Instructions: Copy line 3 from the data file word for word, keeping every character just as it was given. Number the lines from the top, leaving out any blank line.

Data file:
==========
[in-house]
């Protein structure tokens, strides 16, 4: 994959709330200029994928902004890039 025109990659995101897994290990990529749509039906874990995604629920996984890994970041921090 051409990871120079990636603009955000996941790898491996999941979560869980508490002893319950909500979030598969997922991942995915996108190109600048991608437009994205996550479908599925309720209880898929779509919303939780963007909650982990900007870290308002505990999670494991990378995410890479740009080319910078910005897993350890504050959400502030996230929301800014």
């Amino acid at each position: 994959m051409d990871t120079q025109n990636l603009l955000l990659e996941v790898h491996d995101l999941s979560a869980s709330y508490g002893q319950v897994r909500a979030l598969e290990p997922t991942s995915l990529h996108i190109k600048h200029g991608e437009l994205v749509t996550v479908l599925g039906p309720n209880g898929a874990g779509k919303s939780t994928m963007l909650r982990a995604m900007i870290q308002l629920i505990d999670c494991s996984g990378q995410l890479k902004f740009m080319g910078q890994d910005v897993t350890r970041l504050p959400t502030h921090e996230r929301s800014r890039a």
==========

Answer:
């Amino acid at each position: 994959m051409d990871t120079q025109n990636l603009l955000l990659e996941v790898h491996d995101l999941s979560a869980s709330y508490g002893q319950v897994r909500a979030l598969e290990p997922t991942s995915l990529h996108i190109k600048h200029g991608e437009l994205v749509t996550v479908l599925g039906p309720n209880g898929a874990g779509k919303s939780t994928m963007l909650r982990a995604m900007i870290q308002l629920i505990d999670c494991s996984g990378q995410l890479k902004f740009m080319g910078q890994d910005v897993t350890r970041l504050p959400t502030h921090e996230r929301s800014r890039a």